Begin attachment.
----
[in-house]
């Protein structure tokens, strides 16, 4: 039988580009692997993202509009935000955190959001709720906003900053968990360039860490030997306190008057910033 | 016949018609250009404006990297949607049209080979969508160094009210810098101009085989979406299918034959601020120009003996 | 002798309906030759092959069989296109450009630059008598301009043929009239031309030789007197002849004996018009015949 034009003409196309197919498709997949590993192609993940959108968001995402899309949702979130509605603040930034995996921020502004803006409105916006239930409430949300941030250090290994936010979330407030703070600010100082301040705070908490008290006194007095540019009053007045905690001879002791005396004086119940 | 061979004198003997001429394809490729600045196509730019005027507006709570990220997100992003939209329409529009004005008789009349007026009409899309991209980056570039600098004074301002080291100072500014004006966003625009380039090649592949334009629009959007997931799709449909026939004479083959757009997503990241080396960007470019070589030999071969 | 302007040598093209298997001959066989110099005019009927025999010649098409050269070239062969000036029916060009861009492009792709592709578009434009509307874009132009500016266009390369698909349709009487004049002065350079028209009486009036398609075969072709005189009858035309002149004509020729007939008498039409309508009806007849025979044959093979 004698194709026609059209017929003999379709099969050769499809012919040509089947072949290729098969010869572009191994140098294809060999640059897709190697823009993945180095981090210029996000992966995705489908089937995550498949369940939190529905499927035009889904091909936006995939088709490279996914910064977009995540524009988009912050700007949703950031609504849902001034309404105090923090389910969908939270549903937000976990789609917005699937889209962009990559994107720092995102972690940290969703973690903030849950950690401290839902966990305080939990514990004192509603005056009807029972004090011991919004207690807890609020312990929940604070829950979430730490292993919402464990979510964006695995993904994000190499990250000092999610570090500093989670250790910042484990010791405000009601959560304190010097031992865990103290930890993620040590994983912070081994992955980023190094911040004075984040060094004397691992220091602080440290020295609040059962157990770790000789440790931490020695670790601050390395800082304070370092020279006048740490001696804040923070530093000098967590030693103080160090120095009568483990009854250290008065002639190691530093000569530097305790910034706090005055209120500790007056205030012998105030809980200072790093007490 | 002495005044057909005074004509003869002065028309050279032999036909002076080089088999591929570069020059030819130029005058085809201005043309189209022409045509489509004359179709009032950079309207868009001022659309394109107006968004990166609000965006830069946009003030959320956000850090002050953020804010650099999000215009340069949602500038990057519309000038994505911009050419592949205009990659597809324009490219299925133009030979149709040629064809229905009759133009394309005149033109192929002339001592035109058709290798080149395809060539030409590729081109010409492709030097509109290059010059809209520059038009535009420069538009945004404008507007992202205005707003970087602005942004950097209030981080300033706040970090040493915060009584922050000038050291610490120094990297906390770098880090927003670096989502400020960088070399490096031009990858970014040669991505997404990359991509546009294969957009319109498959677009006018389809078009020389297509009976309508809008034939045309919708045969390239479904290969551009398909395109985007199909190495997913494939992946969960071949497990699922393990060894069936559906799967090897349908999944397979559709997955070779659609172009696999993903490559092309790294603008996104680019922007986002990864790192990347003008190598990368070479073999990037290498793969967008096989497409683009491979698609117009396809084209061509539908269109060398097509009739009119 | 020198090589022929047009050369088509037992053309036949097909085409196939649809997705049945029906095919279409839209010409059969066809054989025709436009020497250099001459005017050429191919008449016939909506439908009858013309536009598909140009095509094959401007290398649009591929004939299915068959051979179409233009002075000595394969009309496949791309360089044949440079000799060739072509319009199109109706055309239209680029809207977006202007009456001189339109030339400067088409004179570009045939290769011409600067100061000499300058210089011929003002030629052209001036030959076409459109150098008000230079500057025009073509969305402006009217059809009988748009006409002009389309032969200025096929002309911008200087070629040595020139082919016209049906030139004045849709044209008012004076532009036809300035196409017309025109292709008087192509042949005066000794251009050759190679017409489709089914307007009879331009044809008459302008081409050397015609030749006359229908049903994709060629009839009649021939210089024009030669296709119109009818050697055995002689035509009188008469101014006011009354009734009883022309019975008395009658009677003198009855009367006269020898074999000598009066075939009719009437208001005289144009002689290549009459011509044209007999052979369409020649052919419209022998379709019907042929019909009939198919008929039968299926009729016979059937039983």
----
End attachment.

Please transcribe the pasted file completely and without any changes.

[in-house]
């Protein structure tokens, strides 16, 4: 039988580009692997993202509009935000955190959001709720906003900053968990360039860490030997306190008057910033 | 016949018609250009404006990297949607049209080979969508160094009210810098101009085989979406299918034959601020120009003996 | 002798309906030759092959069989296109450009630059008598301009043929009239031309030789007197002849004996018009015949 034009003409196309197919498709997949590993192609993940959108968001995402899309949702979130509605603040930034995996921020502004803006409105916006239930409430949300941030250090290994936010979330407030703070600010100082301040705070908490008290006194007095540019009053007045905690001879002791005396004086119940 | 061979004198003997001429394809490729600045196509730019005027507006709570990220997100992003939209329409529009004005008789009349007026009409899309991209980056570039600098004074301002080291100072500014004006966003625009380039090649592949334009629009959007997931799709449909026939004479083959757009997503990241080396960007470019070589030999071969 | 302007040598093209298997001959066989110099005019009927025999010649098409050269070239062969000036029916060009861009492009792709592709578009434009509307874009132009500016266009390369698909349709009487004049002065350079028209009486009036398609075969072709005189009858035309002149004509020729007939008498039409309508009806007849025979044959093979 004698194709026609059209017929003999379709099969050769499809012919040509089947072949290729098969010869572009191994140098294809060999640059897709190697823009993945180095981090210029996000992966995705489908089937995550498949369940939190529905499927035009889904091909936006995939088709490279996914910064977009995540524009988009912050700007949703950031609504849902001034309404105090923090389910969908939270549903937000976990789609917005699937889209962009990559994107720092995102972690940290969703973690903030849950950690401290839902966990305080939990514990004192509603005056009807029972004090011991919004207690807890609020312990929940604070829950979430730490292993919402464990979510964006695995993904994000190499990250000092999610570090500093989670250790910042484990010791405000009601959560304190010097031992865990103290930890993620040590994983912070081994992955980023190094911040004075984040060094004397691992220091602080440290020295609040059962157990770790000789440790931490020695670790601050390395800082304070370092020279006048740490001696804040923070530093000098967590030693103080160090120095009568483990009854250290008065002639190691530093000569530097305790910034706090005055209120500790007056205030012998105030809980200072790093007490 | 002495005044057909005074004509003869002065028309050279032999036909002076080089088999591929570069020059030819130029005058085809201005043309189209022409045509489509004359179709009032950079309207868009001022659309394109107006968004990166609000965006830069946009003030959320956000850090002050953020804010650099999000215009340069949602500038990057519309000038994505911009050419592949205009990659597809324009490219299925133009030979149709040629064809229905009759133009394309005149033109192929002339001592035109058709290798080149395809060539030409590729081109010409492709030097509109290059010059809209520059038009535009420069538009945004404008507007992202205005707003970087602005942004950097209030981080300033706040970090040493915060009584922050000038050291610490120094990297906390770098880090927003670096989502400020960088070399490096031009990858970014040669991505997404990359991509546009294969957009319109498959677009006018389809078009020389297509009976309508809008034939045309919708045969390239479904290969551009398909395109985007199909190495997913494939992946969960071949497990699922393990060894069936559906799967090897349908999944397979559709997955070779659609172009696999993903490559092309790294603008996104680019922007986002990864790192990347003008190598990368070479073999990037290498793969967008096989497409683009491979698609117009396809084209061509539908269109060398097509009739009119 | 020198090589022929047009050369088509037992053309036949097909085409196939649809997705049945029906095919279409839209010409059969066809054989025709436009020497250099001459005017050429191919008449016939909506439908009858013309536009598909140009095509094959401007290398649009591929004939299915068959051979179409233009002075000595394969009309496949791309360089044949440079000799060739072509319009199109109706055309239209680029809207977006202007009456001189339109030339400067088409004179570009045939290769011409600067100061000499300058210089011929003002030629052209001036030959076409459109150098008000230079500057025009073509969305402006009217059809009988748009006409002009389309032969200025096929002309911008200087070629040595020139082919016209049906030139004045849709044209008012004076532009036809300035196409017309025109292709008087192509042949005066000794251009050759190679017409489709089914307007009879331009044809008459302008081409050397015609030749006359229908049903994709060629009839009649021939210089024009030669296709119109009818050697055995002689035509009188008469101014006011009354009734009883022309019975008395009658009677003198009855009367006269020898074999000598009066075939009719009437208001005289144009002689290549009459011509044209007999052979369409020649052919419209022998379709019907042929019909009939198919008929039968299926009729016979059937039983």